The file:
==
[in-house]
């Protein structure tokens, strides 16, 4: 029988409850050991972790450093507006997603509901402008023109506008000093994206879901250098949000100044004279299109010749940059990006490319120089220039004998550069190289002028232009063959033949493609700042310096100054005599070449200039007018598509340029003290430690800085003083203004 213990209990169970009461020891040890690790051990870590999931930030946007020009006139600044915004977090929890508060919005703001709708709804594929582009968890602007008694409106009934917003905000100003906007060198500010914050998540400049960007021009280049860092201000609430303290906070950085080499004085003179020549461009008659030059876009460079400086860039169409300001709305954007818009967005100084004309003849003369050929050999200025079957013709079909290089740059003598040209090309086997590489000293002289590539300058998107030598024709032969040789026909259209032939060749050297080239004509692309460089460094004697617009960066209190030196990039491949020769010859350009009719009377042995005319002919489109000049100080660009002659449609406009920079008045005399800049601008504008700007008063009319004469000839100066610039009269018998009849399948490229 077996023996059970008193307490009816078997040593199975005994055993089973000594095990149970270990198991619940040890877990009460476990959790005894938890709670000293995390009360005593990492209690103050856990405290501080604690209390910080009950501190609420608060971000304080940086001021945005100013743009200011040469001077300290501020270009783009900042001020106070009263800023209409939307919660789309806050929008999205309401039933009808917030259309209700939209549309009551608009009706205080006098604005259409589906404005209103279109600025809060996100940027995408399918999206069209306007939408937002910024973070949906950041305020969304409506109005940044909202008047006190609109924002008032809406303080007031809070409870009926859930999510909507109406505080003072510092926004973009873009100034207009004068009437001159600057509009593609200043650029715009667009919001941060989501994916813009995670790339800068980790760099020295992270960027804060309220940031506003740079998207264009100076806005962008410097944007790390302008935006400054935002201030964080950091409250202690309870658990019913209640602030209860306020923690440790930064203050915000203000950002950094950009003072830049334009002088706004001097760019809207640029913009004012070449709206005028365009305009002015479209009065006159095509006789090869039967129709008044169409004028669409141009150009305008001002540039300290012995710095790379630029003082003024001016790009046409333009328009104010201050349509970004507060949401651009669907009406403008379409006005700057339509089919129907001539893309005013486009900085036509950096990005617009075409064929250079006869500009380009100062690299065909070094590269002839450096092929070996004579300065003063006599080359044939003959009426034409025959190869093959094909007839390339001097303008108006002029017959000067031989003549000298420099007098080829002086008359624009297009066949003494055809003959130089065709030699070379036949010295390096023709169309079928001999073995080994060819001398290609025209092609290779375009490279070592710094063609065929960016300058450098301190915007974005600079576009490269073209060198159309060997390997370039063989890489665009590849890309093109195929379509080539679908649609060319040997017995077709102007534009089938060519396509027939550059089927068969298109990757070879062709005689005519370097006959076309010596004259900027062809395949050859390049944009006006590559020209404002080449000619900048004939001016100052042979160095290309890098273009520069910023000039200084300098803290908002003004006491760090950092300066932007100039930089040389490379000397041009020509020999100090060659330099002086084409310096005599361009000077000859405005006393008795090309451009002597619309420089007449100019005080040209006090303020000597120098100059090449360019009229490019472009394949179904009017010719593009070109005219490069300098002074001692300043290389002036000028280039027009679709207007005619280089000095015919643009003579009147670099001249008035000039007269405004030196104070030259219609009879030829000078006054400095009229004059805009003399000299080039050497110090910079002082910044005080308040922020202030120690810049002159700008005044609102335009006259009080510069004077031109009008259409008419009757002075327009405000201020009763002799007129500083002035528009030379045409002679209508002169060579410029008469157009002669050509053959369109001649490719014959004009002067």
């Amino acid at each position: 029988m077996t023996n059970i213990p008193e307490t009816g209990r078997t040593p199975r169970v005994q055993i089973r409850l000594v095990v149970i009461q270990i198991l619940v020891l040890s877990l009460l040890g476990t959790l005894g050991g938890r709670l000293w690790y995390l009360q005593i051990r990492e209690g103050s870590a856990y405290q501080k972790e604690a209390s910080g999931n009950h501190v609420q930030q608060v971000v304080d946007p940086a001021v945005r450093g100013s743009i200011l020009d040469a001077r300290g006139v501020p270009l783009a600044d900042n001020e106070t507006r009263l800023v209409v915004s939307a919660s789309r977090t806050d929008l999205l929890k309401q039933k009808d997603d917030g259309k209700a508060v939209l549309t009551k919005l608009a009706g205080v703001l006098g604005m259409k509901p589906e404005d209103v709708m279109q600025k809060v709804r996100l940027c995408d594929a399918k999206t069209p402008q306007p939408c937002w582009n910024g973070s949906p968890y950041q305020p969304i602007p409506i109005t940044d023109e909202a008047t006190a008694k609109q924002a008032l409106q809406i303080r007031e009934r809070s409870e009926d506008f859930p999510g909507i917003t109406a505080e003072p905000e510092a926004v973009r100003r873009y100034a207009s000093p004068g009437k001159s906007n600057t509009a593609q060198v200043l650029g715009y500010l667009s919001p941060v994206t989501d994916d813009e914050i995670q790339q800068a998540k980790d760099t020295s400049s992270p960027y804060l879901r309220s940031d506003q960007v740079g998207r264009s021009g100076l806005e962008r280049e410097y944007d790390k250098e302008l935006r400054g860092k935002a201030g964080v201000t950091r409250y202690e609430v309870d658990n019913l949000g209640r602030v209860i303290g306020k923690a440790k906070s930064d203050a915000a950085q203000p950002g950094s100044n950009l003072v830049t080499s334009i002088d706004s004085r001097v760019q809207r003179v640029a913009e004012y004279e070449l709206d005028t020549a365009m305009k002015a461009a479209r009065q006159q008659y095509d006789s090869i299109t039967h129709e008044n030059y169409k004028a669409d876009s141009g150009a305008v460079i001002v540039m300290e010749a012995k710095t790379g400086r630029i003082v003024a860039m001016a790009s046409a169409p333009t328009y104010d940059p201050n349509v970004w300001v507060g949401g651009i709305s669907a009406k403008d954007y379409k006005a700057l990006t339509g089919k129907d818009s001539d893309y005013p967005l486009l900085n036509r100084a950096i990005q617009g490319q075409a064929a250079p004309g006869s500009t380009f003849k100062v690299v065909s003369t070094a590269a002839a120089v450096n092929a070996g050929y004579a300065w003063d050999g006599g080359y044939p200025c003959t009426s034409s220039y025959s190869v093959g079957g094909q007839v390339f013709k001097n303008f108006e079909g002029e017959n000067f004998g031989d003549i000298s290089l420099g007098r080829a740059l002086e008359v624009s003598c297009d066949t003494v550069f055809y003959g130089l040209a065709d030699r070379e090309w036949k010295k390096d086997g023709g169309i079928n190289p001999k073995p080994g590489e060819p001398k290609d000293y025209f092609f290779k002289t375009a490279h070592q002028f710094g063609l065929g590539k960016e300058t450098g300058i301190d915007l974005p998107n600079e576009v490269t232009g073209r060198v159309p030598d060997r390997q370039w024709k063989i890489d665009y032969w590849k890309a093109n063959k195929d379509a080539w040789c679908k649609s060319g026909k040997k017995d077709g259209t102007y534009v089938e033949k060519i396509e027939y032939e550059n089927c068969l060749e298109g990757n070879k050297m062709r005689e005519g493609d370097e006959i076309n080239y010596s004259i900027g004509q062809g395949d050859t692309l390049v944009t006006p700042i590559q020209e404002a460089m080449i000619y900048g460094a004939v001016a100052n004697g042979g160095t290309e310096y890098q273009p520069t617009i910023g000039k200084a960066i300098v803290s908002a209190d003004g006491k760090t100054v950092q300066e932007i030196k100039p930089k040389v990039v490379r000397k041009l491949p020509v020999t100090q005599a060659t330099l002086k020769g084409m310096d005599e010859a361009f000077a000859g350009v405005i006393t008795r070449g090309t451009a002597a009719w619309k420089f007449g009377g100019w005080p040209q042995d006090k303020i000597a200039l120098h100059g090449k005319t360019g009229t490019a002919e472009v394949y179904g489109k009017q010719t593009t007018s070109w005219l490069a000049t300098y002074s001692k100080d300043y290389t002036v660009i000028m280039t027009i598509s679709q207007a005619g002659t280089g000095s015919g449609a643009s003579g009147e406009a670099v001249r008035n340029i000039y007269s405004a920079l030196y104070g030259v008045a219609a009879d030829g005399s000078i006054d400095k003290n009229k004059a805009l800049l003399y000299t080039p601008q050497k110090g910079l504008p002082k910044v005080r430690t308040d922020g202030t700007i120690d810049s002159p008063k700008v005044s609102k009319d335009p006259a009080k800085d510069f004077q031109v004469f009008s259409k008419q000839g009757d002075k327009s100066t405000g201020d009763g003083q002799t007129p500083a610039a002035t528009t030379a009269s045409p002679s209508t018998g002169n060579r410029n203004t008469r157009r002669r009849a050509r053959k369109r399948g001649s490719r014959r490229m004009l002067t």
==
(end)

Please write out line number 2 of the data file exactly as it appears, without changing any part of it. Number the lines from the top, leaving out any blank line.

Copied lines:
């Protein structure tokens, strides 16, 4: 029988409850050991972790450093507006997603509901402008023109506008000093994206879901250098949000100044004279299109010749940059990006490319120089220039004998550069190289002028232009063959033949493609700042310096100054005599070449200039007018598509340029003290430690800085003083203004 213990209990169970009461020891040890690790051990870590999931930030946007020009006139600044915004977090929890508060919005703001709708709804594929582009968890602007008694409106009934917003905000100003906007060198500010914050998540400049960007021009280049860092201000609430303290906070950085080499004085003179020549461009008659030059876009460079400086860039169409300001709305954007818009967005100084004309003849003369050929050999200025079957013709079909290089740059003598040209090309086997590489000293002289590539300058998107030598024709032969040789026909259209032939060749050297080239004509692309460089460094004697617009960066209190030196990039491949020769010859350009009719009377042995005319002919489109000049100080660009002659449609406009920079008045005399800049601008504008700007008063009319004469000839100066610039009269018998009849399948490229 077996023996059970008193307490009816078997040593199975005994055993089973000594095990149970270990198991619940040890877990009460476990959790005894938890709670000293995390009360005593990492209690103050856990405290501080604690209390910080009950501190609420608060971000304080940086001021945005100013743009200011040469001077300290501020270009783009900042001020106070009263800023209409939307919660789309806050929008999205309401039933009808917030259309209700939209549309009551608009009706205080006098604005259409589906404005209103279109600025809060996100940027995408399918999206069209306007939408937002910024973070949906950041305020969304409506109005940044909202008047006190609109924002008032809406303080007031809070409870009926859930999510909507109406505080003072510092926004973009873009100034207009004068009437001159600057509009593609200043650029715009667009919001941060989501994916813009995670790339800068980790760099020295992270960027804060309220940031506003740079998207264009100076806005962008410097944007790390302008935006400054935002201030964080950091409250202690309870658990019913209640602030209860306020923690440790930064203050915000203000950002950094950009003072830049334009002088706004001097760019809207640029913009004012070449709206005028365009305009002015479209009065006159095509006789090869039967129709008044169409004028669409141009150009305008001002540039300290012995710095790379630029003082003024001016790009046409333009328009104010201050349509970004507060949401651009669907009406403008379409006005700057339509089919129907001539893309005013486009900085036509950096990005617009075409064929250079006869500009380009100062690299065909070094590269002839450096092929070996004579300065003063006599080359044939003959009426034409025959190869093959094909007839390339001097303008108006002029017959000067031989003549000298420099007098080829002086008359624009297009066949003494055809003959130089065709030699070379036949010295390096023709169309079928001999073995080994060819001398290609025209092609290779375009490279070592710094063609065929960016300058450098301190915007974005600079576009490269073209060198159309060997390997370039063989890489665009590849890309093109195929379509080539679908649609060319040997017995077709102007534009089938060519396509027939550059089927068969298109990757070879062709005689005519370097006959076309010596004259900027062809395949050859390049944009006006590559020209404002080449000619900048004939001016100052042979160095290309890098273009520069910023000039200084300098803290908002003004006491760090950092300066932007100039930089040389490379000397041009020509020999100090060659330099002086084409310096005599361009000077000859405005006393008795090309451009002597619309420089007449100019005080040209006090303020000597120098100059090449360019009229490019472009394949179904009017010719593009070109005219490069300098002074001692300043290389002036000028280039027009679709207007005619280089000095015919643009003579009147670099001249008035000039007269405004030196104070030259219609009879030829000078006054400095009229004059805009003399000299080039050497110090910079002082910044005080308040922020202030120690810049002159700008005044609102335009006259009080510069004077031109009008259409008419009757002075327009405000201020009763002799007129500083002035528009030379045409002679209508002169060579410029008469157009002669050509053959369109001649490719014959004009002067």